With DBT for PTSD, trauma recollections, like distressing feelings, thoughts, memories, people, places, smells, and sights, are not avoided but faced. This is known as exposure and aims to desensitize the individual to objects and situations that once caused them the trauma. This helps them to alleviate their excessive stress and impulsivity and eliminate the elements of mental discomfort. Although this is a very effective DBT technique and has proven to be useful to various PTSD patients, it may not be equally beneficial to some people and can backfire. The good news is, there is nothing to worry about as DBT has tons of other techniques that can be used through the trial and error approach to finally find the right one for yourself.
DBT-Prolonged Exposure(PE) for Trauma
A comprehensive type of treatment using DBT was developed by Dr Melanie Harned to treat PTSD among individuals who are highly affected by trauma and stress.
This is known as DBT Prolonged Exposure (DBT PE) and works by aiming to help individuals stop the avoidance of uncomfortable memories, thoughts, feelings, people, places, and smells that remind them of their trauma. This process includes two forms of exposure; Imaginal, and In Vivo.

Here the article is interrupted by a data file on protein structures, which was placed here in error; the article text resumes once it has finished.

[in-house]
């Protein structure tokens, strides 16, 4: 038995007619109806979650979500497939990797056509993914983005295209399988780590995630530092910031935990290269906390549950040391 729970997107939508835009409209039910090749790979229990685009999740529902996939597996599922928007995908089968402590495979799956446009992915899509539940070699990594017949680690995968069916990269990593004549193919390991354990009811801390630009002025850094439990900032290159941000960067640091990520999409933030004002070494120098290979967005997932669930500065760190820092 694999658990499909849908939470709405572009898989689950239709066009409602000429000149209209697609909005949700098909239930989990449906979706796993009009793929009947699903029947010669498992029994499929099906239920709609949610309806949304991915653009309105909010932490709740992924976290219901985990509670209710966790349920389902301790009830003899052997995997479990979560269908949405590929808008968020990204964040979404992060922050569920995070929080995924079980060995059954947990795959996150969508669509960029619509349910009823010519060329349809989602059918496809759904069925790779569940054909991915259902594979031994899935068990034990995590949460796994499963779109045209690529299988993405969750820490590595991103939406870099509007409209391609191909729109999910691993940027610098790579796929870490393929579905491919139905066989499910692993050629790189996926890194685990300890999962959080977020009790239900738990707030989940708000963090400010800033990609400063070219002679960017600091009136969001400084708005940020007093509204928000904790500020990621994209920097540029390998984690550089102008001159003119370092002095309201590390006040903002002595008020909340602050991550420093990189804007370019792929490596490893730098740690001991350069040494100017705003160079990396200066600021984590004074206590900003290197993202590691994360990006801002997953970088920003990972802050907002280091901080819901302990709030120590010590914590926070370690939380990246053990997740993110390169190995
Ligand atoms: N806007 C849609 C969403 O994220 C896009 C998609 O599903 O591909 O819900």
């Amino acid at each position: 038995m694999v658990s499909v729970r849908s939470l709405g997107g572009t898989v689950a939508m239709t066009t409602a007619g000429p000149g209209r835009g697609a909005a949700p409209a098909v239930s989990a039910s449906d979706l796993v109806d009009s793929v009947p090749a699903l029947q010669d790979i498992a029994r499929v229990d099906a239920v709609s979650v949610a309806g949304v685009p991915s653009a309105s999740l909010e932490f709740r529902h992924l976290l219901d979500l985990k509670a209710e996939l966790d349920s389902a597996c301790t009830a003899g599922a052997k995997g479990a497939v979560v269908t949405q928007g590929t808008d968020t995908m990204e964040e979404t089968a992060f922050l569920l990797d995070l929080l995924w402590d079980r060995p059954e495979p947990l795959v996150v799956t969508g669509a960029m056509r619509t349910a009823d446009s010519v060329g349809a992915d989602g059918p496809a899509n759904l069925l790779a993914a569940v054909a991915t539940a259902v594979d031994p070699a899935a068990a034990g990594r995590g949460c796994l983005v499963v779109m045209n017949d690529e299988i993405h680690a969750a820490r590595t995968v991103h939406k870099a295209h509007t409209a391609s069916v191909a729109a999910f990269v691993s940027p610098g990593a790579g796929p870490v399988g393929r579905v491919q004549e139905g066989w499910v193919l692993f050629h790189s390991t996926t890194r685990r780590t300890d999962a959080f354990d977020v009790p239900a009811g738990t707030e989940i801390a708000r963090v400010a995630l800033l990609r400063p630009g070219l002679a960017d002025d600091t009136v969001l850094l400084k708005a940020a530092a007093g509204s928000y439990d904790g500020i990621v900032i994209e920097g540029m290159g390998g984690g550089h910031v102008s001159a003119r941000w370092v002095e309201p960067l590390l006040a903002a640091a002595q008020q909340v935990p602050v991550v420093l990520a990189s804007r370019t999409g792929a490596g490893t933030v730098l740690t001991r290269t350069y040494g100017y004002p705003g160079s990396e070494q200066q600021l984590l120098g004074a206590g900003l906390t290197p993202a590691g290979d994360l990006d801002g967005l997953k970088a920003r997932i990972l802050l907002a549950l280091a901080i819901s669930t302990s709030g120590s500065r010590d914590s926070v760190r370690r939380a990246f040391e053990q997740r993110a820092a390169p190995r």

Imaginal Exposure involves using one’s imagination to recall the traumatic events and call it aloud in a room, either alone or before the therapist.
In Vivo or ‘real-life’ exposure, involves facing situations and places that have once caused them trauma. This technique is a more direct approach and it’s advised not to attempt unless you have learned a major portion of the DBT for PTSD skills.
Both types of exposure are said to have proved their efficacy in decreasing levels of avoidance, fears, and other trauma-related symptoms.
Research has shown that DBT’s PE is an acceptable, viable, safe, and efficient model for treating PTSD. In fact, according to Harned in her work published in the Journal of Clinical Psychology, ‘74% of clients prefer to receive a combined DBT and PE treatment over either treatment alone.’